Theses on the path to socialism


This note was motivated by an interesting discussion on Doug Henwood’s Facebook page regarding Karl Kautsky’s political legacy. A prior version of the post ended in item 15. The remainder was updated on 3/11/2019.

  1. One can learn from history, but more than that is required to build socialism. It will take a gigantic leap in mass creativity to resolve the singular, novel problems the struggle faces today, let alone those that it will face tomorrow.
  2. To learn from history means two things: (1) to study it in light of the present needs of the struggle and (2) to socialize this knowledge (i.e. to help working people appropriate this knowledge) in and through today’s struggles as widely and deeply as possible.
  3. In principle, the more educated, organized, and united the working class is before taking the reins of the State, the more likely to withstand the tsunami of opposition that will be unleashed against it.
  4. However, while the task of socialism is to endow the workers’ movement with the sharpest historical consciousness and careful political planning, the struggle will necessarily be subject to a host of surprising circumstances or shocks and, more importantly, to wild swings in the people’s energy and morale.
  5. It is incumbent upon the leadership of the movement (and there will be a leadership, though better if it is committed to historical self-effacement) to anticipate these ebbs and flows in the disposition of the people and prepare conditions by careful organization and planning to increase the chances of success in each of the struggles.
  6. As a rule, when the people are disposed to struggle, the task of socialists is to help them prepare and organize their political campaigns most carefully. While it is a responsibility of socialists to warn people when their movements are misguided, make them aware of potential difficulties and risks, socialists should not seek to discourage or demoralize the people, but rather be supportive of them in their struggles.
  7. When people are most demoralized, the task of socialists is to go back to the basics in terms of the preparatory work of organization from the bottom up, drawing the hard lessons from prior experience. This preparatory work consists of helping the workers organize to carry out local, temporary, narrow, concrete struggles to improve their living and working conditions within the confines of the existing social order. It is only on the basis of a substantive development of this basic-level organization that the workers get themselves ready to take up broader political struggles.
  8. A democratic socialist State will seek to minimize the use of coercion even against its most ruthless adversaries, because the productive forces spent in coercion are diverted from the most essential tasks of reconstructing social life. While seeking to minimize coercion, a democratic socialist State, with due respect to its own laws, must be ready and willing to use coercion decisively against those who may take illicit action to disrupt the social order under construction. The rulers will not, except in isolated individual cases, respond to persuasion. They will only answer to the language of coercive power or credible threat thereof.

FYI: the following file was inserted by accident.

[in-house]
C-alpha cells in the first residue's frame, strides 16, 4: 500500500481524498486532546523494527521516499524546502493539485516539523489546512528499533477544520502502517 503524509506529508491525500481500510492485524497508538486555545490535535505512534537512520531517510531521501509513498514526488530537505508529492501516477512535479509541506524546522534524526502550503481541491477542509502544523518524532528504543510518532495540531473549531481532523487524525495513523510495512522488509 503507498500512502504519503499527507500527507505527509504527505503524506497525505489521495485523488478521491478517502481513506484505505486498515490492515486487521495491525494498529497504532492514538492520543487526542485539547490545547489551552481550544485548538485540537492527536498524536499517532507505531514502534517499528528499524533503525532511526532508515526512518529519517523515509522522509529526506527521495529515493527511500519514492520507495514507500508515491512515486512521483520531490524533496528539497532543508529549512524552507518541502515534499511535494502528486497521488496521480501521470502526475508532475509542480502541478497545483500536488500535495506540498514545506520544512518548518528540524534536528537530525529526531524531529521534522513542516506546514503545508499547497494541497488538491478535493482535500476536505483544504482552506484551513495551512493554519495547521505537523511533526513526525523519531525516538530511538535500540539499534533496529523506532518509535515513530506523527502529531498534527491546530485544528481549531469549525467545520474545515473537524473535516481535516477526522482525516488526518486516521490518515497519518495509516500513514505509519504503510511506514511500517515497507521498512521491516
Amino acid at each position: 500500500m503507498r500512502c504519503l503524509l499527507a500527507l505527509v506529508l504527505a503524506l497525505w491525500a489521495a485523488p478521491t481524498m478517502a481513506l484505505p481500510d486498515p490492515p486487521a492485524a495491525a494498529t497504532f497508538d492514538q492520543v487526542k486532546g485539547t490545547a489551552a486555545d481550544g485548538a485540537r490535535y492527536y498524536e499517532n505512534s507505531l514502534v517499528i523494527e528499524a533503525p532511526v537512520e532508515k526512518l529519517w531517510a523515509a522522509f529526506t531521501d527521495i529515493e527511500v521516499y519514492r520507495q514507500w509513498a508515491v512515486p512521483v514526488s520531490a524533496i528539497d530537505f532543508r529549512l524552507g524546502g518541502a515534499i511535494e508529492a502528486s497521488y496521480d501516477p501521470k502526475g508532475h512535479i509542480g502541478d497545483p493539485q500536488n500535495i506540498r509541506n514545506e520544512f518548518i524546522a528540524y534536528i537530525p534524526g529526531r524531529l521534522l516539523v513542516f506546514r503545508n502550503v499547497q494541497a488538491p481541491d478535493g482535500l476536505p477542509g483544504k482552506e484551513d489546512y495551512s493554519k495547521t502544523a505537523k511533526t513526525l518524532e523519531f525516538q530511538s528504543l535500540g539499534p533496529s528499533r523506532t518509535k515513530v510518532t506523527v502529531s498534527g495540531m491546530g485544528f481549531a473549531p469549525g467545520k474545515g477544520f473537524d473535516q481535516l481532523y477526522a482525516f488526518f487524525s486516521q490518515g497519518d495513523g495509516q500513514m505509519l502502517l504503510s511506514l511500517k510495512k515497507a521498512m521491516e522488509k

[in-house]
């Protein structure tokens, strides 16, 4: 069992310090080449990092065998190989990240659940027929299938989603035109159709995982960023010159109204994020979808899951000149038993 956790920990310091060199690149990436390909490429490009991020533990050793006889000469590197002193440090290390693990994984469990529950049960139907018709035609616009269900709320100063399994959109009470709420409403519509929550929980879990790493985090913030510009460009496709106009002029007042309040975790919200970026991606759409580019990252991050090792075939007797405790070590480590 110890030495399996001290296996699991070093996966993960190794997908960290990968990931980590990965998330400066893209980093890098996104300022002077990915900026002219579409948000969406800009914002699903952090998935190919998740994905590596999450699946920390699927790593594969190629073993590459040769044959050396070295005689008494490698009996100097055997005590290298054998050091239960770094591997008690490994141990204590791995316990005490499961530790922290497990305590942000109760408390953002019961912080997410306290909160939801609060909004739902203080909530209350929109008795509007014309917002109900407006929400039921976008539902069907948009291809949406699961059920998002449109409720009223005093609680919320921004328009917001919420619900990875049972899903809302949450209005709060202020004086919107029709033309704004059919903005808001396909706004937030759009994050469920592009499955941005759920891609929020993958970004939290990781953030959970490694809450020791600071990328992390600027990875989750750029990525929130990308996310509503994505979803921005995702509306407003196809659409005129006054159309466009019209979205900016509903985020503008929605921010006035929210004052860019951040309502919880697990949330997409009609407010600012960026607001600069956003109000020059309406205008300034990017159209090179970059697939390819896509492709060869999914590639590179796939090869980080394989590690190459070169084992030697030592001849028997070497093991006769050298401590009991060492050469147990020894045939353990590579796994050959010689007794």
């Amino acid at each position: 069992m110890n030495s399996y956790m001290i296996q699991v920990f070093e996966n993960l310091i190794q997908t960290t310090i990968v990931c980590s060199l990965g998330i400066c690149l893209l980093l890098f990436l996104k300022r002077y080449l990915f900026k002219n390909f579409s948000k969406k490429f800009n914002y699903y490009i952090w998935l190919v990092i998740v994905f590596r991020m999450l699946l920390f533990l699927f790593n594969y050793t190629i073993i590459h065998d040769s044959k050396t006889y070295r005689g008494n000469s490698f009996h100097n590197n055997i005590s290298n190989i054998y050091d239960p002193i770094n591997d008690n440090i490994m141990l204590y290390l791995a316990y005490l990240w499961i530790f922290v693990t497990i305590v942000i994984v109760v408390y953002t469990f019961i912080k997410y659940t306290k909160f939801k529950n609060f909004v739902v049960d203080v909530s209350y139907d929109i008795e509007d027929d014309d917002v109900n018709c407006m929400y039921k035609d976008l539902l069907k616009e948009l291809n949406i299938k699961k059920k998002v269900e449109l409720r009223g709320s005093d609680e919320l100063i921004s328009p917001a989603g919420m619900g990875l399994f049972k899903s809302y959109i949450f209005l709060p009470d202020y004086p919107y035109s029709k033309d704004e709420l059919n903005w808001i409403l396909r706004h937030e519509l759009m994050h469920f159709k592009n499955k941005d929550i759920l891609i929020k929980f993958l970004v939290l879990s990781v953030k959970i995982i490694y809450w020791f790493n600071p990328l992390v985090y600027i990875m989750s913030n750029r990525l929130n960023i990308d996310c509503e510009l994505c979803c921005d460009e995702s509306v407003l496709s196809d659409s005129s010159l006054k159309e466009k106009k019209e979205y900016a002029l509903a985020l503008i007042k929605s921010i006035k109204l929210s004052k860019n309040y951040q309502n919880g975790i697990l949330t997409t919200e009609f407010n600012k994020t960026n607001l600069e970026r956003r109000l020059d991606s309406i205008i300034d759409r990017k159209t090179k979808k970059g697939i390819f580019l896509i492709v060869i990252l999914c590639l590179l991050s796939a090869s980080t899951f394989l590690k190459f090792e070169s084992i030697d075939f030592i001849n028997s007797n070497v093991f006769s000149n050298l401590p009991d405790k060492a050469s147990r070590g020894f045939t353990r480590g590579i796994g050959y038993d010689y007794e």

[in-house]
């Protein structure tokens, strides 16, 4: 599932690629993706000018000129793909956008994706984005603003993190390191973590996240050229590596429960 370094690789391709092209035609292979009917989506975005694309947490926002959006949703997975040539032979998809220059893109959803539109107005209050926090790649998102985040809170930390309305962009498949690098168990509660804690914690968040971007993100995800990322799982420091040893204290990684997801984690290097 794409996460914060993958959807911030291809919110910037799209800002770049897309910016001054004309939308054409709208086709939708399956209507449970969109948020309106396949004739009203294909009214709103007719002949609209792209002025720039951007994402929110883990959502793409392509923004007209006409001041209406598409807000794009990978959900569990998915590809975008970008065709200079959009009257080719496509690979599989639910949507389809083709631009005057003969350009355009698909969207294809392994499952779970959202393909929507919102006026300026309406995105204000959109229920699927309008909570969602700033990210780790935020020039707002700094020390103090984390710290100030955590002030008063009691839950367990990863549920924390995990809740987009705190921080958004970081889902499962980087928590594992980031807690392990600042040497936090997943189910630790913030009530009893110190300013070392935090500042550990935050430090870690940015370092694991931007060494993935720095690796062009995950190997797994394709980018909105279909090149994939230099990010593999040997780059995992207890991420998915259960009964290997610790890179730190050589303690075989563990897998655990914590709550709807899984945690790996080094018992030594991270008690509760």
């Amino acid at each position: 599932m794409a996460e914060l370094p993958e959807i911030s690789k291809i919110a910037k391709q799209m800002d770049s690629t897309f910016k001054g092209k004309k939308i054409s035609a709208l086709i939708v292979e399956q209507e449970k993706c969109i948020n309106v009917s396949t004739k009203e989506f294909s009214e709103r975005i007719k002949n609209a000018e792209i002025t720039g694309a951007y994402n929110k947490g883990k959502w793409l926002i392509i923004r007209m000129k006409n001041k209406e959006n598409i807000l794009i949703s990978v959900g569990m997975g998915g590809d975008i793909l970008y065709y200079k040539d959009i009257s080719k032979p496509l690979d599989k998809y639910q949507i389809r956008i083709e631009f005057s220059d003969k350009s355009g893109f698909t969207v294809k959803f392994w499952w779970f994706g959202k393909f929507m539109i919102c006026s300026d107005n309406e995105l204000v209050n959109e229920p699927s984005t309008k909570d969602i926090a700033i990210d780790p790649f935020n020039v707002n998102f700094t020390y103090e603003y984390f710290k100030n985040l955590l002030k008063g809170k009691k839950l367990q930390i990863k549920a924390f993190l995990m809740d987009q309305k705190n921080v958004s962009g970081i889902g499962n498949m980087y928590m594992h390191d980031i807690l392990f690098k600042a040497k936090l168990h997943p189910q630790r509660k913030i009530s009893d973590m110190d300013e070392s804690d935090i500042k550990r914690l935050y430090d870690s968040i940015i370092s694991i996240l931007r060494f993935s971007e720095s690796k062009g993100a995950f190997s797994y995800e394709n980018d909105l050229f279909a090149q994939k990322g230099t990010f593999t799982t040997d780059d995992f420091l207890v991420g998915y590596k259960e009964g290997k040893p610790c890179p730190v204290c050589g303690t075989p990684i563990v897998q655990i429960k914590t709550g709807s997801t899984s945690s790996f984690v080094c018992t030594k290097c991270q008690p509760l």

9. The material content of all social power is cooperative labor power. The highest form of social power flows from labor cooperation elicited by logical and factual comradely argument. Cooperation elicited by coercion, by psychological manipulation, or by exploiting necessity leads to lower forms of social power that wind up backfiring.
  10. To minimize coercion, the workers need to (i) enlighten themselves (i.e. appropriate extant science and technology subordinating them to their needs), (ii) build up and strengthen their organization (i.e. develop a complex organizational ecosystem, with overlapping networks of working-class mutual support), and (iii) unite broadly while fostering division, disorganization, and demoralization among the rulers.
  11. Ability to disrupt the social order is cheap. The social order itself is already highly disruptive of human life and of the metabolism between human society and the rest of nature. Entropy is not our friend. Organization is. Ability to construct a new social order, to reorganize social life on a new democratic basis is dear. Again, the ability of people to consciously structure a new social order depends on their self enlightenment, organization, broadest unity, and militancy.
  12. The ultimate concern of the ruling class is not profit but profit-making, i.e. the social order they rule. Their real concern is not quantity, i.e. the speed with which their capital grows, but quality, i.e. their ability to exploit labor recurrently, which requires the permanent fragmentation and impoverishment of the direct producers: the workers.
  13. As a consequence, any serious political challenge will confront the kitchen sink, i.e. the ruling class will seek to sabotage, disrupt, disunite, throw a monkey wrench in economic and social conditions overall, and then blame socialism for the mess. The rulers will resort to terror with 100% certainty, and the most serious and formidable terror is not that of paralegal thugs, but the terror of the State apparatus. Hence the need to conduct the struggle in ways mindful of the essential need to win over the rank-and-file workers in the State apparatus.

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